In the above circumstance, we have been told that Ore ltd. has notified verbosities for its employees in the lights of market turns dropping. Although Bob had contributed to the company for over twenty years and Ken had just been around for 18 months, Ken was more qualified. The contract of Ken specifically mentioned that redundancy would carried out on the basis of qualifications and nothing else. Bob had contributed a lot more to Ore Ltd. but as per the contract, since qualification took the upper hand, it made Ken more eligible to remain in the company.


Since selecting people on the basis qualifications was a criteria but last on/first off wasn’t, there is not grounds based on which Bob should remain. The contract favours Ken, so Ken should not be a verbosity.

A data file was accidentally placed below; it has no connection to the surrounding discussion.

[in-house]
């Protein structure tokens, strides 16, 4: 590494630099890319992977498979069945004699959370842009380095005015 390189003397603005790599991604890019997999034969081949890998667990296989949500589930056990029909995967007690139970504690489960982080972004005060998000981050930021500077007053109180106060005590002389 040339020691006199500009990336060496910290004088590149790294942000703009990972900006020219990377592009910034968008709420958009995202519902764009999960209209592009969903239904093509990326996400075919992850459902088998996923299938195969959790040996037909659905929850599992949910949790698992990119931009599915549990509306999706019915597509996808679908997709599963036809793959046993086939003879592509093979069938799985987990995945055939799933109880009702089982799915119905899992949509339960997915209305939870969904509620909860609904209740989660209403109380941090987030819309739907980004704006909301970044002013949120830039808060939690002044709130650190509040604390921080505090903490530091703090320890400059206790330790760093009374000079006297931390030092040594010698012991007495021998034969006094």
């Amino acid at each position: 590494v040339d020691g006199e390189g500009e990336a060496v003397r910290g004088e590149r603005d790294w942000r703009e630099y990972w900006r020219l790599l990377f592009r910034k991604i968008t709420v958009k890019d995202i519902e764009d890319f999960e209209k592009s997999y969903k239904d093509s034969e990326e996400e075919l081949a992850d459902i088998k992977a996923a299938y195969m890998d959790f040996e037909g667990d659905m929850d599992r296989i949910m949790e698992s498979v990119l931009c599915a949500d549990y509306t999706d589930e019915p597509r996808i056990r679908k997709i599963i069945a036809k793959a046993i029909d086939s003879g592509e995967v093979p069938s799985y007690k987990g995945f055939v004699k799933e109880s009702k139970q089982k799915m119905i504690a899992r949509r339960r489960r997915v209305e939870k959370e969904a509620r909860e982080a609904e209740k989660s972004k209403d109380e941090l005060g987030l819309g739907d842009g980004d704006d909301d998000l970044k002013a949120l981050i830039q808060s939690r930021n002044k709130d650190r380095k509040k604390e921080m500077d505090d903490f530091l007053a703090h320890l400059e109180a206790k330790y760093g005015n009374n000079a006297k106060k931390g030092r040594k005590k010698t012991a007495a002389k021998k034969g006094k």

ACE Insurance Limited v Trifunovski [2013] FCAFC 3

Australian Iron & Steel Pty Ltd v Banovic (1989) 168 CLR 165

Bagenstos, S. R. (2013). Employment Law and Social Equality. Mich. L. Rev., 112, 225.

Con-Stan Industries of Australia Pty Ltd v Norwich Winterthur Insurance (Australia) Ltd [1986] HCA 14; (1986) 160 CLR 226

Hollis v Vabu Pty Ltd (t/as Crisis Couriers) (2001) 207 CLR 21

Kaplan, J., & Botes, J. (2015). It's leave, Jim, but not as we know it: employment law. Without Prejudice, 15(6), 37-39.

Kavanagh, M., & McRae, E. (2017). Employment law: Protecting vulnerable workers amendment to fair work act. Governance Directions, 69(4), 241.

Perritt Jr, H. H. (2016). Employment law update. Wolters Kluwer Law & Business.

Russell, R. (2017). Concentrate Questions and Answers Employment Law: Law Q&a Revision and Study Guide. Oxford University Press.

Sappideen, C., O'Grady, P., & Riley, J. (2016). Macken's Law of Employment.

Stevens v Brodribb Sawmilling Co Pty Ltd [1986] HCA 1

Twomey, David. Labor and Employment Law: Text & Cases. Cengage Learning, 2012.

Walsh, D. J. (2015). Employment law for human resource practice. Nelson Education.